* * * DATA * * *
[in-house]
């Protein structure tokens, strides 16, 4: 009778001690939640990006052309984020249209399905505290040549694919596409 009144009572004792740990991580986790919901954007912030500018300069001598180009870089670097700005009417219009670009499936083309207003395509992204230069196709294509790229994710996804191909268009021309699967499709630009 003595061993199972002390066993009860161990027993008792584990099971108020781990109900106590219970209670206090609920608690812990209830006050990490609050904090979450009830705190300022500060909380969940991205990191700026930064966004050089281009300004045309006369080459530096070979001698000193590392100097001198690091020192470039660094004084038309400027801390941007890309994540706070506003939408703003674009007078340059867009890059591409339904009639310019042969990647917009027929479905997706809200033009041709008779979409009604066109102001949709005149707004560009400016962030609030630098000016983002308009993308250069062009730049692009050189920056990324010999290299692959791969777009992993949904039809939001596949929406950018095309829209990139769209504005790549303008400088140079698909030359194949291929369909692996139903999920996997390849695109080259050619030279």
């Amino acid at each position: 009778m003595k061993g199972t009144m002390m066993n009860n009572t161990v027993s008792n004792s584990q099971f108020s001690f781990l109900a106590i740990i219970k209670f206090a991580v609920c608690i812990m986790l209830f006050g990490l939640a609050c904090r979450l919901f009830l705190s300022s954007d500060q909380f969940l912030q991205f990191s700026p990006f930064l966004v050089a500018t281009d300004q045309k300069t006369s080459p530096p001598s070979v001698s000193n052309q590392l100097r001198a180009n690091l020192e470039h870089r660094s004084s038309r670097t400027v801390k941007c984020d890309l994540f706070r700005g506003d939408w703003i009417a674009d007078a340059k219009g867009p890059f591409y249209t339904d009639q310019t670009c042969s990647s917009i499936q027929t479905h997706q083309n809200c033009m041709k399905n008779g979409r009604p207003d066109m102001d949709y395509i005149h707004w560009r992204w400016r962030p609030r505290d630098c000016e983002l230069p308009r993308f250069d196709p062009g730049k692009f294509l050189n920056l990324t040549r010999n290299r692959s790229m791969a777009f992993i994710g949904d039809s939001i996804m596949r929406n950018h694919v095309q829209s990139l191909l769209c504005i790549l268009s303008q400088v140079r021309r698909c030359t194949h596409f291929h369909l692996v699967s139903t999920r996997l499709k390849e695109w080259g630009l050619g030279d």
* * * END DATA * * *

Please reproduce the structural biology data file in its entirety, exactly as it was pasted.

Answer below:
[in-house]
């Protein structure tokens, strides 16, 4: 009778001690939640990006052309984020249209399905505290040549694919596409 009144009572004792740990991580986790919901954007912030500018300069001598180009870089670097700005009417219009670009499936083309207003395509992204230069196709294509790229994710996804191909268009021309699967499709630009 003595061993199972002390066993009860161990027993008792584990099971108020781990109900106590219970209670206090609920608690812990209830006050990490609050904090979450009830705190300022500060909380969940991205990191700026930064966004050089281009300004045309006369080459530096070979001698000193590392100097001198690091020192470039660094004084038309400027801390941007890309994540706070506003939408703003674009007078340059867009890059591409339904009639310019042969990647917009027929479905997706809200033009041709008779979409009604066109102001949709005149707004560009400016962030609030630098000016983002308009993308250069062009730049692009050189920056990324010999290299692959791969777009992993949904039809939001596949929406950018095309829209990139769209504005790549303008400088140079698909030359194949291929369909692996139903999920996997390849695109080259050619030279």
């Amino acid at each position: 009778m003595k061993g199972t009144m002390m066993n009860n009572t161990v027993s008792n004792s584990q099971f108020s001690f781990l109900a106590i740990i219970k209670f206090a991580v609920c608690i812990m986790l209830f006050g990490l939640a609050c904090r979450l919901f009830l705190s300022s954007d500060q909380f969940l912030q991205f990191s700026p990006f930064l966004v050089a500018t281009d300004q045309k300069t006369s080459p530096p001598s070979v001698s000193n052309q590392l100097r001198a180009n690091l020192e470039h870089r660094s004084s038309r670097t400027v801390k941007c984020d890309l994540f706070r700005g506003d939408w703003i009417a674009d007078a340059k219009g867009p890059f591409y249209t339904d009639q310019t670009c042969s990647s917009i499936q027929t479905h997706q083309n809200c033009m041709k399905n008779g979409r009604p207003d066109m102001d949709y395509i005149h707004w560009r992204w400016r962030p609030r505290d630098c000016e983002l230069p308009r993308f250069d196709p062009g730049k692009f294509l050189n920056l990324t040549r010999n290299r692959s790229m791969a777009f992993i994710g949904d039809s939001i996804m596949r929406n950018h694919v095309q829209s990139l191909l769209c504005i790549l268009s303008q400088v140079r021309r698909c030359t194949h596409f291929h369909l692996v699967s139903t999920r996997l499709k390849e695109w080259g630009l050619g030279d």